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🕹️ Collecting Demonstrations


I/O Devices can be used to read user input and teleoperate simulated robots in real-time. OmniGibson leverages TeleMoMa, a modular and versatile library for manipulating mobile robots in the scene. This is achieved by using devies such as keyboards, SpaceMouse, cameras, VR devices, mobile phones, or any combination thereof. More generally, we support any interface that implements the telemoma.human_interface.teleop_core.BaseTeleopInterface class. In order to support your own custom device, simply subclass this base class and implement the required methods. For more information on this, checkout the TeleMoMa codebase.


The following section will go through, which lets users to choose a robot to complete a simple pick and place task. Users are also encouraged to take a look at, which show how to actually render to VR headset and teleoperate BehaviorRobot with VR controllers (HTC VIVE).

We assume that we already have the scene and task setup. To initialize a teleoperation system, we first need to specify the configuration for it.

After the config simply instantiate teh teleoperation system.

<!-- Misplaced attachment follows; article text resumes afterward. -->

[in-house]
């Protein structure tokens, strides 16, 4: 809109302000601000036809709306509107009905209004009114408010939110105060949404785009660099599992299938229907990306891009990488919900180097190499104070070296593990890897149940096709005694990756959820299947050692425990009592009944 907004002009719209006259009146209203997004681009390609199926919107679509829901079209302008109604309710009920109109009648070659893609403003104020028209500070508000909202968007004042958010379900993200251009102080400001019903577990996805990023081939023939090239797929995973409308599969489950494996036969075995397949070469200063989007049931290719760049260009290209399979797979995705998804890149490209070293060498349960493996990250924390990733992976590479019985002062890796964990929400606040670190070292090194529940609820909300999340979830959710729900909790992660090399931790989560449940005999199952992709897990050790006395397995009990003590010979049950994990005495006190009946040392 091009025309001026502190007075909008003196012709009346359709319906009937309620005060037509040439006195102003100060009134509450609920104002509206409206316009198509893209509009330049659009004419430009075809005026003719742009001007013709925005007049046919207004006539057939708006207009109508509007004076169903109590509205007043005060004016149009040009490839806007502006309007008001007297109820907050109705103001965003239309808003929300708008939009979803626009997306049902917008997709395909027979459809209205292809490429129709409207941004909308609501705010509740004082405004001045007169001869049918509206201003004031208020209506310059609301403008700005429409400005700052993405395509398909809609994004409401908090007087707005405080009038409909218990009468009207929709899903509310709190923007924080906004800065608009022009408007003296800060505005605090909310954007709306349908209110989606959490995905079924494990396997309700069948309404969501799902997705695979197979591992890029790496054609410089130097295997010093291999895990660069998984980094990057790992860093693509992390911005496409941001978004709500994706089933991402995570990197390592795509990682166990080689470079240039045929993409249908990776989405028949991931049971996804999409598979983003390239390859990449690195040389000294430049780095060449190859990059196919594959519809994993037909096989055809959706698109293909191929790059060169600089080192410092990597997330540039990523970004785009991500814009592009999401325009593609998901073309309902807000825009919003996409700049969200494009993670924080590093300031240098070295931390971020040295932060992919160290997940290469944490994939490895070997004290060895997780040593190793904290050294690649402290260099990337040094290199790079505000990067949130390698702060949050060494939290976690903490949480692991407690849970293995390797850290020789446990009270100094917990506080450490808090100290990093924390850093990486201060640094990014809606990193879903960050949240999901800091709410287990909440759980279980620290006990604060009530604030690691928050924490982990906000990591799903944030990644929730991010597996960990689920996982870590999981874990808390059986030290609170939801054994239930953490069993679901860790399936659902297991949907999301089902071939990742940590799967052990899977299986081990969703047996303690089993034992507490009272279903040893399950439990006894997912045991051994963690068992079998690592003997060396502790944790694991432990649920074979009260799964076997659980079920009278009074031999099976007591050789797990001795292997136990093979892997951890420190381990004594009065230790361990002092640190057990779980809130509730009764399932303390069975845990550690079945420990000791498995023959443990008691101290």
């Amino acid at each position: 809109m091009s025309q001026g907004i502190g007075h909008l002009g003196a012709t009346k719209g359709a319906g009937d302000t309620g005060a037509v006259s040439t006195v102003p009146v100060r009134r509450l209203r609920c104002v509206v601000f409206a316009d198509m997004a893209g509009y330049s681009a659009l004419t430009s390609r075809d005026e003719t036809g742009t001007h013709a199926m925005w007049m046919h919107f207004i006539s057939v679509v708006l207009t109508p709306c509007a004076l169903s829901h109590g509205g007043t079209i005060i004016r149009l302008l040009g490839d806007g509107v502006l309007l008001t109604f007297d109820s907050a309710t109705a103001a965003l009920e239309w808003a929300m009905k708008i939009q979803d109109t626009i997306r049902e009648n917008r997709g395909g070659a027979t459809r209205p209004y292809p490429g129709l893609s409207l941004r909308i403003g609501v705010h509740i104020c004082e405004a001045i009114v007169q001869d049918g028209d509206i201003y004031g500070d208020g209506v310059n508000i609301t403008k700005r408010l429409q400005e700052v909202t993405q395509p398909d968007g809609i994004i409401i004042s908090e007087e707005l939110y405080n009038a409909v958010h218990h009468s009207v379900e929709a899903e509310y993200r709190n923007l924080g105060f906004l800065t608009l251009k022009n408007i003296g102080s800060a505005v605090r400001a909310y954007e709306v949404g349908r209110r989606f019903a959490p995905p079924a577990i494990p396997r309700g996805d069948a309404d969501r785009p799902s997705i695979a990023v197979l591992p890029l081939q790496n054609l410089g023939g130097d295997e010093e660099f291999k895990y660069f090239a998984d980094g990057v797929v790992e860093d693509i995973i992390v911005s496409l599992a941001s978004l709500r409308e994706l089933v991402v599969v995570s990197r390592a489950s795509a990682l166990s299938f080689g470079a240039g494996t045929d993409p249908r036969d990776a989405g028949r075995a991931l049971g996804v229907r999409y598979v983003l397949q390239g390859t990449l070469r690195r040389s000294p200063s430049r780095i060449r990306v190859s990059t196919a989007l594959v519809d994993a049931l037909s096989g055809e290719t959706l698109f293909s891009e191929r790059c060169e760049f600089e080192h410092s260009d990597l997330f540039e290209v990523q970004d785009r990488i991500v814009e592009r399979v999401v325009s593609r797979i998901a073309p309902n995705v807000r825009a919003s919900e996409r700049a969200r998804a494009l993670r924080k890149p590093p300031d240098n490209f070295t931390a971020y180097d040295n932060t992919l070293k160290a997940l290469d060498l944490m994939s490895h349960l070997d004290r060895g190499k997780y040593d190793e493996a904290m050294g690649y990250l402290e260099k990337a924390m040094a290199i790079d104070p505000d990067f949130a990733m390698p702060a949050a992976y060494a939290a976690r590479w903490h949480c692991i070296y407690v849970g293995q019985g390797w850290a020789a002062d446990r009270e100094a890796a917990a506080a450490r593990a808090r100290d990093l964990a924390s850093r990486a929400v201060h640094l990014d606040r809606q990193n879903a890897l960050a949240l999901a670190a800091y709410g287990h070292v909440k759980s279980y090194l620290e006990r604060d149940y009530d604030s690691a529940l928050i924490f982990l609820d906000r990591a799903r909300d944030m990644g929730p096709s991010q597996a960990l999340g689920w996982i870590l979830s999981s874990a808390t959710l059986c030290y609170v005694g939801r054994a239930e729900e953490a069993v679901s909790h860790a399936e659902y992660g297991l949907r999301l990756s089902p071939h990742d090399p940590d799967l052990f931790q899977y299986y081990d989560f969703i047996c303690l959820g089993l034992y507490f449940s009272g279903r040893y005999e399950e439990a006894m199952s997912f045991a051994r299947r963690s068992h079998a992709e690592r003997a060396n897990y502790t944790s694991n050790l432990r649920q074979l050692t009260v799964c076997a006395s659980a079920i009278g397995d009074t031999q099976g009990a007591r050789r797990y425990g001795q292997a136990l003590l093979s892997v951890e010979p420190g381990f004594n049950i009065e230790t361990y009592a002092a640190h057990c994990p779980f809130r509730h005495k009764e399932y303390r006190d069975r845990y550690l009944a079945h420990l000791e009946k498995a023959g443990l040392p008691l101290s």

teleop_sys = TeleopSystem(config=teleop_config, robot=robot, show_control_marker=True)

TeleopSystem takes in the config dictionary, which we just created. It also takes in the robot instance we want to teleoperate, as well as show_control_marker, which if set to True, will also create a green visual marker indicates the desired pose of the robot end effector that the user wants to robot to go.

After the TeleopSystem is created, start by calling


Then, within the simulation loop, simply call

action = teleop_sys.get_action(teleop_sys.get_obs())

to get the action based on the user teleoperation input, and pass the action to the env.step function.

(Optional) Saving and Loading Simulation State

You can save the current state of the simulator to a json file by calling save:

To restore any saved state, simply call restore


Alternatively, if you just want to save all the scene and objects info at the current tiemframe, you can also call self.scene.dump_state(serialized=True), which will return a numpy array containing all the relavant information. You can then stack the array together to get the full trajectory of states.